In summary, there is now overwhelming scientific evidence, supported by legal precedent that not only is the EGDT, SSC and SEP-1 protocols of no benefit to patients they are potentially harmful.[16-18] These protocols violate the American Medical Association (AMA) and American College of Physicians (ACP) code of ethics, [19,20] and the basic Hippocratic Principle of Medicine, “Primum Non Noncere”. We have entered the era of precision medicine  and the SEP-1 mandate must be abandoned immediately, before additional patients are harmed. In addition to the harm caused to patients, the SEP-1 mandate has created an administrative nightmare that has wasted hundreds of thousands of work hours and millions of dollars.
Paul E Marik, MBBCh, MD, M.Med,(FCP(SA), DA(SA), Bsc Pharmacology (Hons), DTM&H, FRCP (C), FACP, FCCM, FCCP.
Excerpts of the sworn Testimony of Dr Mitchel Levy, dated January 9th 2017, in the State of South Carolina, County of Aiken, in the Court of Common Pleas, Second Judicial Circuit, Civil Action No. 15-CP-02-00794 (this information is in the public domain and available from the court).
Did the 2008 guidelines until 2012 represent the best consensus of knowledge of experts about the treatment of sepsis?
A (Dr Levy). The guidelines represent suggestions for clinicians at the bedside. I think the important thing to remember about guidelines that we always say is they're called guidelines
because they're meant to guide, not dictate care. So, even if someone says I think the Surviving Sepsis Campaign guidelines represent the appropriate standard of care, even if they say that, that doesn't mean they should do everything that the guidelines recommend. They still have to take into account the individual patient in front of them and apply the guidelines to be consistent with what they know this patient would benefit from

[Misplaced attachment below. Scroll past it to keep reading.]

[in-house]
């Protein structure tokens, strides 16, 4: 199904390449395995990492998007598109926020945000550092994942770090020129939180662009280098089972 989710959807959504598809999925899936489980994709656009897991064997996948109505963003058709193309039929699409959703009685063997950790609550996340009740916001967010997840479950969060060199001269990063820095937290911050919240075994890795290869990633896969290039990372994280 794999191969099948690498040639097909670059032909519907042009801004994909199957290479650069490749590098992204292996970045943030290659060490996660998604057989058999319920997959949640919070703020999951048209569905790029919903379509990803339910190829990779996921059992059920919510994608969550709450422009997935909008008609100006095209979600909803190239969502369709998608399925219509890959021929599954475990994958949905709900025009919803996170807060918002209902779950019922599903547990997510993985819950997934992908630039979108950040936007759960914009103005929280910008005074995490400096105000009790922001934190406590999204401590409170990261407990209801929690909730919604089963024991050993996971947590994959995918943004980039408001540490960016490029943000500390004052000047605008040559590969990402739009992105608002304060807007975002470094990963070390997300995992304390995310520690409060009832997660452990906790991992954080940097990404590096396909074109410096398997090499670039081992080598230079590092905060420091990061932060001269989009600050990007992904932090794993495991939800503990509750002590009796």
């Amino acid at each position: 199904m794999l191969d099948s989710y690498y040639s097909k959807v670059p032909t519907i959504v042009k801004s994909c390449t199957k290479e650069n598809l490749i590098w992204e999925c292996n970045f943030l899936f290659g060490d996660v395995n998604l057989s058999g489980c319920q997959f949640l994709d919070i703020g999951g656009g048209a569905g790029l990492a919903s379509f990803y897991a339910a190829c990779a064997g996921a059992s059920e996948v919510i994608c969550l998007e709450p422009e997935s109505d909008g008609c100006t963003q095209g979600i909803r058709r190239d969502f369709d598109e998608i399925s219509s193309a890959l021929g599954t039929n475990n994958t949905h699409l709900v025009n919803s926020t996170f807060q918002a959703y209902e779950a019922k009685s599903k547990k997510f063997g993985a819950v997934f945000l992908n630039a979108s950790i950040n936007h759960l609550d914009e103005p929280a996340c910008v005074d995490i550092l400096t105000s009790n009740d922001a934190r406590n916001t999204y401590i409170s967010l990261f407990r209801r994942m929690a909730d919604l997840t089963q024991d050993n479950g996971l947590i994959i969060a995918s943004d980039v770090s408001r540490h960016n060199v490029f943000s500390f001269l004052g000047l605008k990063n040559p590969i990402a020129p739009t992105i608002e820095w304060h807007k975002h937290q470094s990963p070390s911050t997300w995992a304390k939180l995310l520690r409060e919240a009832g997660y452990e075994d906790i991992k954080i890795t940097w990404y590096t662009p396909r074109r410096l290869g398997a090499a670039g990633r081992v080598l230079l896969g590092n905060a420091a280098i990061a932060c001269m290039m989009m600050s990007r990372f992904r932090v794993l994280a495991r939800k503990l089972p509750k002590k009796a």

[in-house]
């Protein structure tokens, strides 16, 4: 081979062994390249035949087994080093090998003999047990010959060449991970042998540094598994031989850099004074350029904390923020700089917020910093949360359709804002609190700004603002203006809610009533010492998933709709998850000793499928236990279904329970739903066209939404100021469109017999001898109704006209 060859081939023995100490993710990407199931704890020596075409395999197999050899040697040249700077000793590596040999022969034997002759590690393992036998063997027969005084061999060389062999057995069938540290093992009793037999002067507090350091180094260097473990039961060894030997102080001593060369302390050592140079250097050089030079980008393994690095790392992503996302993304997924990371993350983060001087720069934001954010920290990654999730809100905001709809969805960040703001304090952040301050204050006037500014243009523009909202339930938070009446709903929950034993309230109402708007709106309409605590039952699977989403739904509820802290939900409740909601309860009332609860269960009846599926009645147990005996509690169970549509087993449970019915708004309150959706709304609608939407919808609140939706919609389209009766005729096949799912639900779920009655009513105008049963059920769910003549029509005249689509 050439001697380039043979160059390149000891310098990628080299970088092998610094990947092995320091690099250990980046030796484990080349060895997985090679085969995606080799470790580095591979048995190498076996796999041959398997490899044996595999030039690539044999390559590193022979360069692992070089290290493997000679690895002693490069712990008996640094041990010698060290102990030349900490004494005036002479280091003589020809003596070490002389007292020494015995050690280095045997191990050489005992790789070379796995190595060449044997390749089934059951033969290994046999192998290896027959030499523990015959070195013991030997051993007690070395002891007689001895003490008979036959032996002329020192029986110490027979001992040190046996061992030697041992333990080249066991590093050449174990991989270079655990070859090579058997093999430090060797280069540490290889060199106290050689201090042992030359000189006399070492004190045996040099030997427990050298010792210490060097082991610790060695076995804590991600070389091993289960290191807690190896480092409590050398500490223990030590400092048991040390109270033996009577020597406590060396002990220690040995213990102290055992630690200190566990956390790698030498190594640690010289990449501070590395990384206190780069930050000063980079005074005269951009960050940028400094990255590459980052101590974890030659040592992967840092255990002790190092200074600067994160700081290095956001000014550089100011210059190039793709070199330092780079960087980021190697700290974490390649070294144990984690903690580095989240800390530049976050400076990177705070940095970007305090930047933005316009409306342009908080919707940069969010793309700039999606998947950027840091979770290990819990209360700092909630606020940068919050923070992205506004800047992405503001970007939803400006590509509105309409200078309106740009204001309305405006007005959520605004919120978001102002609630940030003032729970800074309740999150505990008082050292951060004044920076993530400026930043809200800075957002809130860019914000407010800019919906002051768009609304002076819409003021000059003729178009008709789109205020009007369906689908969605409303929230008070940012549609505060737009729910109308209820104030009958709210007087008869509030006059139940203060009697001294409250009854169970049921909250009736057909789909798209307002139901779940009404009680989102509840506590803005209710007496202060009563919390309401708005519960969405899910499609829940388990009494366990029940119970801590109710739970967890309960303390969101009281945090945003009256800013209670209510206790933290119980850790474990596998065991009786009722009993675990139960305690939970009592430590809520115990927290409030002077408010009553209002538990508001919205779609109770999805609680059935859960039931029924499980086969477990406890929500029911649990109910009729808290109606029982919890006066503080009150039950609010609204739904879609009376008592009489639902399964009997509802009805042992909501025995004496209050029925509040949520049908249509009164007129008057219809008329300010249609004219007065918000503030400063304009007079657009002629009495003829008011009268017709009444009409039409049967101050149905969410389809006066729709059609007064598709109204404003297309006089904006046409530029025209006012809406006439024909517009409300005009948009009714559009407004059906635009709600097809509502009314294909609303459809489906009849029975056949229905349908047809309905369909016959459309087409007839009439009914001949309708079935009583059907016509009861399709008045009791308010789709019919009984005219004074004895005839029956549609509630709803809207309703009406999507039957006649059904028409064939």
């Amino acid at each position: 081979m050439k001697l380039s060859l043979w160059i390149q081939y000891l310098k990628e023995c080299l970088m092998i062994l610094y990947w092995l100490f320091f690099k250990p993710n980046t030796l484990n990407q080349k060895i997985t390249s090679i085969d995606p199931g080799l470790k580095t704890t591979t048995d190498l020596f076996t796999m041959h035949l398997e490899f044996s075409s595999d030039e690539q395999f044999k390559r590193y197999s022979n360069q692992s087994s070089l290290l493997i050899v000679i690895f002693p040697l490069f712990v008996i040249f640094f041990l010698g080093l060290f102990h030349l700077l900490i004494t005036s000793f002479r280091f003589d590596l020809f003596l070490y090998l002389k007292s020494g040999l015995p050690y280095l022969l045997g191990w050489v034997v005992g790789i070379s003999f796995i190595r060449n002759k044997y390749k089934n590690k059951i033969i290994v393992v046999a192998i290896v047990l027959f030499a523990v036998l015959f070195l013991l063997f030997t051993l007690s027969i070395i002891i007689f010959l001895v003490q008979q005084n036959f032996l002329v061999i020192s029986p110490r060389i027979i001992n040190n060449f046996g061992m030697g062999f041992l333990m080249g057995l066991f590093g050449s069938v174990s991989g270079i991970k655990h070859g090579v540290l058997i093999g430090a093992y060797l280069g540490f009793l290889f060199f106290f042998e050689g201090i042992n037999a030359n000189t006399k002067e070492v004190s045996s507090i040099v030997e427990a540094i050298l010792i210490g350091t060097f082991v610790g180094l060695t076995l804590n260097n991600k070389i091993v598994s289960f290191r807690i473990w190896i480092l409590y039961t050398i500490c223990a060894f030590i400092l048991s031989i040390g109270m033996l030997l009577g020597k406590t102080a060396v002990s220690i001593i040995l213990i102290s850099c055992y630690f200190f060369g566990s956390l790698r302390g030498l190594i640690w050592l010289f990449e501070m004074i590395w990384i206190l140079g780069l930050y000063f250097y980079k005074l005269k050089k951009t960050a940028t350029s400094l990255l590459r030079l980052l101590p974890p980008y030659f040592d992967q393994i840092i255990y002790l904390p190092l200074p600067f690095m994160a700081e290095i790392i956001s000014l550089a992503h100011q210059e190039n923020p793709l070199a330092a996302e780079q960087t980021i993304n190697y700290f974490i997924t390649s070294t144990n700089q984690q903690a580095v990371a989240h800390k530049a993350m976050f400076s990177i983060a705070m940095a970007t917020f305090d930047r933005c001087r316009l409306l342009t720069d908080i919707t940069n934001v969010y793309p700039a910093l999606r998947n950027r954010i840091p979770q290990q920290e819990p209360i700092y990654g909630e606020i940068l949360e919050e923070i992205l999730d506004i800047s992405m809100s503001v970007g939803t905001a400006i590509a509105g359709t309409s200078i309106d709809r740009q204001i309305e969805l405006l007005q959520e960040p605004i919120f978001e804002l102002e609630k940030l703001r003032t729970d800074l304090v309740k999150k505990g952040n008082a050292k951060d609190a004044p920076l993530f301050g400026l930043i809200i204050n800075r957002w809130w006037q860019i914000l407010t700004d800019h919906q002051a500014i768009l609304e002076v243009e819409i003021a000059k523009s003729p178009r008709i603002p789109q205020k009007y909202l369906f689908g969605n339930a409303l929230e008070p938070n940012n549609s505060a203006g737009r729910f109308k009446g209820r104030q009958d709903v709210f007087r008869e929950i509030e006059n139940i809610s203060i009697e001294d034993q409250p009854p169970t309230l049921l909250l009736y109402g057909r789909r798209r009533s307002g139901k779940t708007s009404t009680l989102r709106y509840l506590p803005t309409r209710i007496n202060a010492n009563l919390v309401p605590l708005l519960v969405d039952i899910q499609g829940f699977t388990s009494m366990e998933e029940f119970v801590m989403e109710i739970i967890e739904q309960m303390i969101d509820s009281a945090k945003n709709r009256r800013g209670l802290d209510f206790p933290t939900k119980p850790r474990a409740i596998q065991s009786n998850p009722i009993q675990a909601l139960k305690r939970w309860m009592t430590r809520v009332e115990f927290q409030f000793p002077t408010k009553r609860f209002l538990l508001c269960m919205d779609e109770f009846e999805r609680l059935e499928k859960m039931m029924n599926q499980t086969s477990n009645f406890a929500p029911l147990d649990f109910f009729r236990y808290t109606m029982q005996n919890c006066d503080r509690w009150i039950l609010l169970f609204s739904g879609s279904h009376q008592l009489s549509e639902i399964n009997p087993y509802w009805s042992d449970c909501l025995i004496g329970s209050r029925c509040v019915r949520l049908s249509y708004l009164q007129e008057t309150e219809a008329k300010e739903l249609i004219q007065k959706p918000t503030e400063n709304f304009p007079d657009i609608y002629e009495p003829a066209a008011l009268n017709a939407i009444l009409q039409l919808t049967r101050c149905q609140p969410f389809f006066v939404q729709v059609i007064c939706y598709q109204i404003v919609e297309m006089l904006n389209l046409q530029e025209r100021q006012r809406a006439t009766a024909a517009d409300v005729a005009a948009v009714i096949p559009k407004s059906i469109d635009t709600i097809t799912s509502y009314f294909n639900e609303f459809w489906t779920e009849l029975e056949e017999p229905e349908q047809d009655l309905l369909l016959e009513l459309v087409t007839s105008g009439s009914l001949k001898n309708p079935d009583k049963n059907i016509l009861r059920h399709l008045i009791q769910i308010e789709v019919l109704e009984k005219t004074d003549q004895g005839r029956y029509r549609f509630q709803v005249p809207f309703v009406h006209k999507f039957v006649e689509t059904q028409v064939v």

Is it true that related to the guidelines from the Surviving Sepsis Campaign that as with all guidelines they represent the best available synthesis of contemporary knowledge in reducing mortality in severe sepsis and therefore should have clinical applicability?
I can't agree with that statement.
And what happens if they're hypotensive?
If they become hypotensive CVP can be a good guiding adjunct for the direction of fluid therapy.
It's either low blood pressure or elevated serum lactate, right?
So, I would not agree with that. Again, I would say that based on the patient's clinical presentation it's reasonable for a physician even in following these guidelines to, in the presence of normotension without evidence of severe acidosis to not get a serum lactate.
The only way that you can follow this guideline is if you get both a blood pressure management and a lactate measurement because you have to have both data points at the first bullet point on the first set of chart, right?
Again, I'm just not going to agree with that.
So, how were you determining in your practice before how much fluid a patient would need?